Create a "Reach for the Stars" game. Ask residents to sit in a circle, blow up a NNHW balloon and then keep the balloon in the air for as long as possible. A person whose balloon falls can still participate, but is ineligible for a prize. At the end, the person who has maintained the balloon in the air the longest would get some recognition and a special NNHW prize.

Alumni Party
Consider having an "Alumni Party" as part of the staff event (above). Invite former residents, patients (and family members) who have been discharged to home or to a community setting. Weather permitting, throw a BBQ/picnic or, if this is not possible, have a special sit down lunch or dinner.

Fancy Flags
Since each country and state has its own flag, how about each of your residents having one of their own? Ask residents to draw what they would like onto their flag (e.g. decorate according to their hobbies). When finished, staple each flag onto a dowel and have a "parade."

Saturday, April 2, 2011

How to Get a Person with Dementia to Eat

Activities directors, caregivers, and healthcare professionals,here is some great Here is a great dementia resource for caregivers and healthcare professinals,

Here is a way for nurses administrators, social workers and other health care professionals to get an easyceu or two

Here is information on being the best caregiver you can be

Here are more interesting dementia brain boosting activities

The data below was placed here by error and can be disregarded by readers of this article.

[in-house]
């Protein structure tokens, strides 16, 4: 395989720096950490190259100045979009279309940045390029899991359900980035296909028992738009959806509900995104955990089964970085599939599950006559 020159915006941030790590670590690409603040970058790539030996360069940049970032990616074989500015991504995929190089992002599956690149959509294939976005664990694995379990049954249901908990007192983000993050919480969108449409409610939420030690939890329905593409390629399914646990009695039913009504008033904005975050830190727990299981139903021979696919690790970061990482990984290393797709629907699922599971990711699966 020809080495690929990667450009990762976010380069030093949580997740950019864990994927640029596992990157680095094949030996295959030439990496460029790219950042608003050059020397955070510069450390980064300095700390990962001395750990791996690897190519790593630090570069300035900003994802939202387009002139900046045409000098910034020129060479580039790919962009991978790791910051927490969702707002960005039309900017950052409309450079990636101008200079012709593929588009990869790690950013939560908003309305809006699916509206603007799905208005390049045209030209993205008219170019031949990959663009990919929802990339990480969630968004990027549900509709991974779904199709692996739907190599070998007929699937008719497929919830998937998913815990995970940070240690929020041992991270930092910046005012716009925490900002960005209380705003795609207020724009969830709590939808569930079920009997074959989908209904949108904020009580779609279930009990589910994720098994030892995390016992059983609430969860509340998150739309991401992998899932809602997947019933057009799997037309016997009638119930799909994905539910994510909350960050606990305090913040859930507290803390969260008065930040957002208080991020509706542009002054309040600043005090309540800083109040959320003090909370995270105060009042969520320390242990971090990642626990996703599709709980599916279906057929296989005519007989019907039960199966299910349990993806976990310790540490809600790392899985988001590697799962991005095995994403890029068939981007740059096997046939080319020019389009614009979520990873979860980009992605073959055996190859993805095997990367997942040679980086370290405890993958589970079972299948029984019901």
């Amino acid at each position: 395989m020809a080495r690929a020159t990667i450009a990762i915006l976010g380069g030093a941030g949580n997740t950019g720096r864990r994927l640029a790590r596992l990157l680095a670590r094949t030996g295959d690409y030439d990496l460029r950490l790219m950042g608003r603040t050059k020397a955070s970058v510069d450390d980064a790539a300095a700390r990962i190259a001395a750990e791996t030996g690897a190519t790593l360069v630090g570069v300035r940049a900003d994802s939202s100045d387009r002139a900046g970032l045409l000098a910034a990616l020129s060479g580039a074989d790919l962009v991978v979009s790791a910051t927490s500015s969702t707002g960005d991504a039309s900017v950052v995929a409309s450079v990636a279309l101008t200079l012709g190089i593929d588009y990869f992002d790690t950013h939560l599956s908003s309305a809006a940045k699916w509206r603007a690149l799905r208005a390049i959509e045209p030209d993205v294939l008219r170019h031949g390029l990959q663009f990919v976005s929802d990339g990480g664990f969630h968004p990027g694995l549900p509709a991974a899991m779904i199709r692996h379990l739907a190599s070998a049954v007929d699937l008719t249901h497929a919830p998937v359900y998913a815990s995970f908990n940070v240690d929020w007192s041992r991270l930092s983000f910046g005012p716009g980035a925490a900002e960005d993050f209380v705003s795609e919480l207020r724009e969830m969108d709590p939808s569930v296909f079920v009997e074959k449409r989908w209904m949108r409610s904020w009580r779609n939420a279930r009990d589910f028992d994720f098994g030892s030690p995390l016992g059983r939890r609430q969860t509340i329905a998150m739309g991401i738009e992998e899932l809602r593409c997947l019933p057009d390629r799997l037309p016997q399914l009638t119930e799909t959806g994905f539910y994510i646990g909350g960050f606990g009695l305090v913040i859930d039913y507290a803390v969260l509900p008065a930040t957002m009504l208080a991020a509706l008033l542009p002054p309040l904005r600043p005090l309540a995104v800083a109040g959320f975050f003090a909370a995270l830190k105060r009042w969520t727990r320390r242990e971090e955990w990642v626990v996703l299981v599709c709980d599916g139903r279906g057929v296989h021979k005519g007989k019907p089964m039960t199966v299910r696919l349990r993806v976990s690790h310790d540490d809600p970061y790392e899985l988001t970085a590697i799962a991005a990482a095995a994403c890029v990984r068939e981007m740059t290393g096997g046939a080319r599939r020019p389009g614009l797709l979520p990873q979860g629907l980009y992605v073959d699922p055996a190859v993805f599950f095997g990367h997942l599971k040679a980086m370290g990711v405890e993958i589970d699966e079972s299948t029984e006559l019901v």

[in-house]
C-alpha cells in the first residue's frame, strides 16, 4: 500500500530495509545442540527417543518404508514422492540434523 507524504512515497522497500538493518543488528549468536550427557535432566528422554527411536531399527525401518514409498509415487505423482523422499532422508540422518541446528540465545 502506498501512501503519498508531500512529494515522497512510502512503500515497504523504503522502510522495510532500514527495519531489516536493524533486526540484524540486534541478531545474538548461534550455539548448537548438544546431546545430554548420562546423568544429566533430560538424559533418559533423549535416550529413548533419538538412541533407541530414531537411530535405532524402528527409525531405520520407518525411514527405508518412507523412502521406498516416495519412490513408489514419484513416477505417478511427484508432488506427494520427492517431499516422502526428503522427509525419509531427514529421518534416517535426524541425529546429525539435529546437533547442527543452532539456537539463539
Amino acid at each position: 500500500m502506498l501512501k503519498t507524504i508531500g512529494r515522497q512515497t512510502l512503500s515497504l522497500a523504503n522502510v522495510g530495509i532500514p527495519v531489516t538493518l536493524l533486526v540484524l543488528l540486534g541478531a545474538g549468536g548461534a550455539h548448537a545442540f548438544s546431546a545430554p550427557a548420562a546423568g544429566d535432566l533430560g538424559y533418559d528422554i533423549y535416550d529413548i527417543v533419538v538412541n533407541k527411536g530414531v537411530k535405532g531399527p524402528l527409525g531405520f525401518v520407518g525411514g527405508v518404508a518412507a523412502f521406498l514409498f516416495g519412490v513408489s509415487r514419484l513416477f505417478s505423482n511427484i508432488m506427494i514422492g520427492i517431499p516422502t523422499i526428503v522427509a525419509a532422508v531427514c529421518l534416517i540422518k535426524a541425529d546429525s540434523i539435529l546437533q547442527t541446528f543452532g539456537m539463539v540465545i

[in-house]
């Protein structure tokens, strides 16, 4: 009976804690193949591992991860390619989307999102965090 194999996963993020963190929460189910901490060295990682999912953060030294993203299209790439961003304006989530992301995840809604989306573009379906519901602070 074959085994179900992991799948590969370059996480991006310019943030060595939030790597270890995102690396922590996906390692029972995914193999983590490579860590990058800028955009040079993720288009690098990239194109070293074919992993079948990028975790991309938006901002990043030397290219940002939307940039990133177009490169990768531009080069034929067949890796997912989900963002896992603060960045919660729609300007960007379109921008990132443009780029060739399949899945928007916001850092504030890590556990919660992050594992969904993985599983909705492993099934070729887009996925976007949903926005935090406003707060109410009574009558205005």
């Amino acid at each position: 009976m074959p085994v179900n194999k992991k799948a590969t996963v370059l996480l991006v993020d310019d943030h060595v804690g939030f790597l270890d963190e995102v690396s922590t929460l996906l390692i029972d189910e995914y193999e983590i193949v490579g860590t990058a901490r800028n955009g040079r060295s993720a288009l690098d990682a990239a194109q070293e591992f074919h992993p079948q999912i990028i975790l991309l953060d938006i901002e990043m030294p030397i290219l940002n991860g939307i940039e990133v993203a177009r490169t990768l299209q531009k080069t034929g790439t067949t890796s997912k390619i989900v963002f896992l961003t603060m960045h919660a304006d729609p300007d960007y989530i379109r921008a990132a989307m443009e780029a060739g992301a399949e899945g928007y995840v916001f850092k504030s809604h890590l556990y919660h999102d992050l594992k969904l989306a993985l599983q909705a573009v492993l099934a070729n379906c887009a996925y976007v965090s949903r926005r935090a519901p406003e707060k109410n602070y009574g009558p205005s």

Here is a dementia music activity

AC Content

There are many reasons why persons with dementia do not eat. Some of these reasons are, loss of vision, depression, being alone, swallowing difficulty, pain, being tired and digestion problems. Because of these difficulties, food may be no longer be appealing, or it may not taste good to them. Involving person with dementia in activities may spark their interest in
Have the person with dementia help you plan a meal from beginning to end. Determine what is going to be served. Get out some cookbooks and look up favorite recipes. Talk about the "good old days". Discuss their favorite recipes. Talk about special tricks in preparing certain foods. Help him make invitations for a special meal. Let him prepare a simple dish with as much assistance as needed. Let him taste the foods you are preparing. If he is unable to actively participate, let him observe the preparation, but still let him smell and taste the food you are preparing.
Making food that takes all day long to prepare in a slow cooker, fills the room with delightful smells that often increase a person's appetite. You can prepare a stew. The advantage to doing this besides creating the outstanding aroma, is that it is cost effective, and the food is soft and easier to eat.
You can also make a  read all of ...How to Get a Person with Dementia to Eat